Drilling Precise Grids


Drilling precise grids without a CNC machine can be tough to pull off. [Ookseer] has come up with a nifty method for dilling aligned holes with a drill press. He uses a right-angle jig on a Dremel drill press with stacks of business cards as spacers. The same number of cards is added between the substrate and the jig to space each new hole evenly. This method comes in handy when drilling grids in an enclosure for speakers, temperature sensors, or for an aesthetically pleasing design.

13 thoughts on “Drilling Precise Grids

  1. Moving the bed instead of the drill.
    Anyone have 2 printers they can scrap (I mean hack) into an X Y moving bed? I would think the carriage belt & stepping motor would provide enough torque to move low mass objects like printed circuit boards and the like.
    I haven’t done this yet, but I always though if I were going to drill out a PC, that I would cut a pre drilled board down the holes, attach that to a moving bed and slid that against a fence with a protruding notch sized so as to catch the edge of the holes of the pre drilled board. So much for the X direction, for the Y you would have to move the fence in 1/10 inch increments. But most boards are laid out w/the IC aligned from left to right (you know what I mean). So it should be easy to drill multiple rows of 1/10 inch holes using this technique before moving the fence.

  2. I was expecting more. My definition of precise is at least +-0.005″. Stacking business cards is only useful for small holes and grids, and will vary hole spacing by pressure applied and type of paper.

  3. I just use my CNC. ;)

    But you could always make a movable bed with some printer parts or something, as the first guy mentioned.

    And contrary to what he implied, moving the bed is standard. Most CNC’s and manual mills operate with an x-y movable table and a z axis head. Though knee mills allow the table to move up and down a bit too.

  4. Taylor said:
    “And contrary to what he implied, moving the bed is standard. Most CNC’s and manual mills operate with an x-y movable table and a z axis head. Though knee mills allow the table to move up and down a bit too.”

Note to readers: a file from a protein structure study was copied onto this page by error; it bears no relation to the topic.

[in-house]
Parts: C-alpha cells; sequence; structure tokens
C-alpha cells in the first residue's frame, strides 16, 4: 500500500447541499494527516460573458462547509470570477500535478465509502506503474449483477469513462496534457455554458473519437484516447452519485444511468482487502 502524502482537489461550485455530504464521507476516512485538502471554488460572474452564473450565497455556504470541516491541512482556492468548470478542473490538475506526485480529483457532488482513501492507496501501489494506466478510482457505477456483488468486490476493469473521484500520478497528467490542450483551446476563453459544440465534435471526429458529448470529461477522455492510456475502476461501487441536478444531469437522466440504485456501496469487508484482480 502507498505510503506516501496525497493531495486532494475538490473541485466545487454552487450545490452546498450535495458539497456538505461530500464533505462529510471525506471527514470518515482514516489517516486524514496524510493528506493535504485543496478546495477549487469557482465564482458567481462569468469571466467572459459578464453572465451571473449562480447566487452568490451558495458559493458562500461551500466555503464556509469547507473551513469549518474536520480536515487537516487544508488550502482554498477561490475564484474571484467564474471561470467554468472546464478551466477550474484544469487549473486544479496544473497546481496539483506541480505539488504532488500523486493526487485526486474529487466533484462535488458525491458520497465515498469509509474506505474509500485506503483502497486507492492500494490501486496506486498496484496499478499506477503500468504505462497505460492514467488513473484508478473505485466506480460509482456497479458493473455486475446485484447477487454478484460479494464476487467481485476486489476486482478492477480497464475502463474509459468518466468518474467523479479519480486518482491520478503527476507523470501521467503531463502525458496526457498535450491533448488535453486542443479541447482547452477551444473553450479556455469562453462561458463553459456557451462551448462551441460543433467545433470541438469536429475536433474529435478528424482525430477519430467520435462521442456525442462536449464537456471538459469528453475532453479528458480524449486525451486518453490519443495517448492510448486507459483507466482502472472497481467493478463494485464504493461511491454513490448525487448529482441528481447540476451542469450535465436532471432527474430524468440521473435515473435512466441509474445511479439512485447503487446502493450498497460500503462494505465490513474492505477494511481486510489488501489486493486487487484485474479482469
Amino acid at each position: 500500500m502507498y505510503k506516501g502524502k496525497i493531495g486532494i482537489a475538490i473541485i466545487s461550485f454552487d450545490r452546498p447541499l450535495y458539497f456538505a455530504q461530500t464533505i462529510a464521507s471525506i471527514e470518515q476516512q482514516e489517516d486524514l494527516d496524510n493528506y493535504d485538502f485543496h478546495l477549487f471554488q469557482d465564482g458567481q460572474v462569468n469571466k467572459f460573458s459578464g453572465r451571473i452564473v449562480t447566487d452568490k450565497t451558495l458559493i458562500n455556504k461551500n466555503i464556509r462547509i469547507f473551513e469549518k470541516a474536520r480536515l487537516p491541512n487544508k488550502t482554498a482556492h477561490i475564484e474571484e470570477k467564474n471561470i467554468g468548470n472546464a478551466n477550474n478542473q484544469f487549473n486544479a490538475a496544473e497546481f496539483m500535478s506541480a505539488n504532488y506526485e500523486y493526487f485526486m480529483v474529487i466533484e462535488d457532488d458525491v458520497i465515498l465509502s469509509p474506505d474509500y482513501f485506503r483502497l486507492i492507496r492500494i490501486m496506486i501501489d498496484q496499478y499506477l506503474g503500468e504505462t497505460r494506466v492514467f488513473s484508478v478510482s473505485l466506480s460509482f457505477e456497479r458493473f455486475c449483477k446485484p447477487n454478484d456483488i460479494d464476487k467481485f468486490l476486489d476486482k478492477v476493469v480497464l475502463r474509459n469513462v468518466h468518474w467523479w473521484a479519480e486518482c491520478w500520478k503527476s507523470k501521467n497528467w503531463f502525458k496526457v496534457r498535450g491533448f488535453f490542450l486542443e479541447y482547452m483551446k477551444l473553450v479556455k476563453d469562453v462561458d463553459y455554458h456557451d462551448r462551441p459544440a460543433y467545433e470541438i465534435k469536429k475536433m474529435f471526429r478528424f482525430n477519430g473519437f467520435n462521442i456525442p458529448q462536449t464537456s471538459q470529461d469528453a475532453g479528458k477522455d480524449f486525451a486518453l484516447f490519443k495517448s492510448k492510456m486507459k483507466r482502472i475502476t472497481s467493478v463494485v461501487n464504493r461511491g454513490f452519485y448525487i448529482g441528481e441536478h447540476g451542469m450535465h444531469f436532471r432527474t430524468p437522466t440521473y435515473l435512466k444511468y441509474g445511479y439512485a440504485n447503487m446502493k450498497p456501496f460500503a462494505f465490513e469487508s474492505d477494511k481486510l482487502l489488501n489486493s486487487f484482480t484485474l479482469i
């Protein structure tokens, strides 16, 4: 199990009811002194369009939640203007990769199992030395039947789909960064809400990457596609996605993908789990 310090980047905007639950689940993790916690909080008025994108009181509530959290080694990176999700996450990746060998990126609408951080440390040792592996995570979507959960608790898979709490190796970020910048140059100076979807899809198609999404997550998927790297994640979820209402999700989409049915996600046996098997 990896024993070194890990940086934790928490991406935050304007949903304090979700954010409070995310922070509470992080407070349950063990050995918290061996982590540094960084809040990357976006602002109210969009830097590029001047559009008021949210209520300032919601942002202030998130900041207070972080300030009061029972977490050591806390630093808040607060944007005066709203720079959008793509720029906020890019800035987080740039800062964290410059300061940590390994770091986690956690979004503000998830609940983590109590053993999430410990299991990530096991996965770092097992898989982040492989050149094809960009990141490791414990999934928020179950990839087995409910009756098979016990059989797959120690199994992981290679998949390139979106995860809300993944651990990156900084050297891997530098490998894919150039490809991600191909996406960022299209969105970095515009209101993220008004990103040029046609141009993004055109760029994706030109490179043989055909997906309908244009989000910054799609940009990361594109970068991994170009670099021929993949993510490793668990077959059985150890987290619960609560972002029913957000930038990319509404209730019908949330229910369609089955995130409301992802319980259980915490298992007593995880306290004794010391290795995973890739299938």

Guess I was thinking woodworking when I was thinking “fixed bed”. Well… I guess I have seen 1 woodworking CNC where the wood was “shuttled” back and forth leaving the head to do Z and Y (or X depending on where you are standing:)).

  5. @tom that’s not very strudy, it’s thin acrylic only meant to mark points to drill consistently.

    What you could do is use a drawer guide, they aren’t too expensive often but run smoothly in only one dimension, then attach it to the underside of some sort of plate and you can manually CNC, if you forgive the expression.

  6. I think you could use a pin sticking up out of the table to set the distance… Just offset the pin by the amount you want, set the stock against a rail to keep the direction and it should work.

    Here’s one way of doing it:

    I’d probably go with a modification of this, though:

    You make one cut, stack it on the finger to index it over, and make another cut, etc…

    I’d do something similar, but using a pins and a fence that indexes the same way.

  7. For a larger grid, you could cut up a bunch of identically-sized spacer shims on a table saw, or make metal shims by cutting up flat stock of the appropriate thickness. Use a machinist’s center drill countersink bit (which will not wander) to start and layout all the holes in the grid. Then repeat the shimming process to drill all the holes using the final through drill bit.

    A center drill countersink bit is something like this: https://www.amazon.com/Anytime-Tools-CENTER-COUNTERSINK-Tooling/dp/B000N216SU

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